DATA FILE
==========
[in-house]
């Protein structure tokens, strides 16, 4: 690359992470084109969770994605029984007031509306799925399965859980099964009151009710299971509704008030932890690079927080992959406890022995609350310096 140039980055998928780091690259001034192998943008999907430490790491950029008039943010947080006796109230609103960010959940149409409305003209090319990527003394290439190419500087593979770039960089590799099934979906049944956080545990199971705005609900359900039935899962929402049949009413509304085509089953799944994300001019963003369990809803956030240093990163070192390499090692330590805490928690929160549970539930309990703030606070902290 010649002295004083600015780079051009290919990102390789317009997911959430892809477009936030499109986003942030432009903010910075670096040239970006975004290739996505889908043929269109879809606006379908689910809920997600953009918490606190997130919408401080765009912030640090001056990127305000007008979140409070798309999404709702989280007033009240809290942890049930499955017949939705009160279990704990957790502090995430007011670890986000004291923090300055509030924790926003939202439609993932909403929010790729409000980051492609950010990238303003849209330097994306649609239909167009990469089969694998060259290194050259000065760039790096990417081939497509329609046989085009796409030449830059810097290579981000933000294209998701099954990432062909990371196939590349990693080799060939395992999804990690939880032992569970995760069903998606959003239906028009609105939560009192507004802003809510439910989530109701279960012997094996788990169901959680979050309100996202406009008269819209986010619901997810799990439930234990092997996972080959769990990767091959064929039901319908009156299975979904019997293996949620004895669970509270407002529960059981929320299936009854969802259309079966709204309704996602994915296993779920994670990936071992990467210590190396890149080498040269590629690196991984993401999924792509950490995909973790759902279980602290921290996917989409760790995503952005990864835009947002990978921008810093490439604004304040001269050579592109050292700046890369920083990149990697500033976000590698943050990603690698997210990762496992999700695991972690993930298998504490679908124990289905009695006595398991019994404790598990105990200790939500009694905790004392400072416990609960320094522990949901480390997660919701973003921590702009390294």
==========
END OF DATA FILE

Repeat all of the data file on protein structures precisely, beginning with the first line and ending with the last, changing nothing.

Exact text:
[in-house]
């Protein structure tokens, strides 16, 4: 690359992470084109969770994605029984007031509306799925399965859980099964009151009710299971509704008030932890690079927080992959406890022995609350310096 140039980055998928780091690259001034192998943008999907430490790491950029008039943010947080006796109230609103960010959940149409409305003209090319990527003394290439190419500087593979770039960089590799099934979906049944956080545990199971705005609900359900039935899962929402049949009413509304085509089953799944994300001019963003369990809803956030240093990163070192390499090692330590805490928690929160549970539930309990703030606070902290 010649002295004083600015780079051009290919990102390789317009997911959430892809477009936030499109986003942030432009903010910075670096040239970006975004290739996505889908043929269109879809606006379908689910809920997600953009918490606190997130919408401080765009912030640090001056990127305000007008979140409070798309999404709702989280007033009240809290942890049930499955017949939705009160279990704990957790502090995430007011670890986000004291923090300055509030924790926003939202439609993932909403929010790729409000980051492609950010990238303003849209330097994306649609239909167009990469089969694998060259290194050259000065760039790096990417081939497509329609046989085009796409030449830059810097290579981000933000294209998701099954990432062909990371196939590349990693080799060939395992999804990690939880032992569970995760069903998606959003239906028009609105939560009192507004802003809510439910989530109701279960012997094996788990169901959680979050309100996202406009008269819209986010619901997810799990439930234990092997996972080959769990990767091959064929039901319908009156299975979904019997293996949620004895669970509270407002529960059981929320299936009854969802259309079966709204309704996602994915296993779920994670990936071992990467210590190396890149080498040269590629690196991984993401999924792509950490995909973790759902279980602290921290996917989409760790995503952005990864835009947002990978921008810093490439604004304040001269050579592109050292700046890369920083990149990697500033976000590698943050990603690698997210990762496992999700695991972690993930298998504490679908124990289905009695006595398991019994404790598990105990200790939500009694905790004392400072416990609960320094522990949901480390997660919701973003921590702009390294």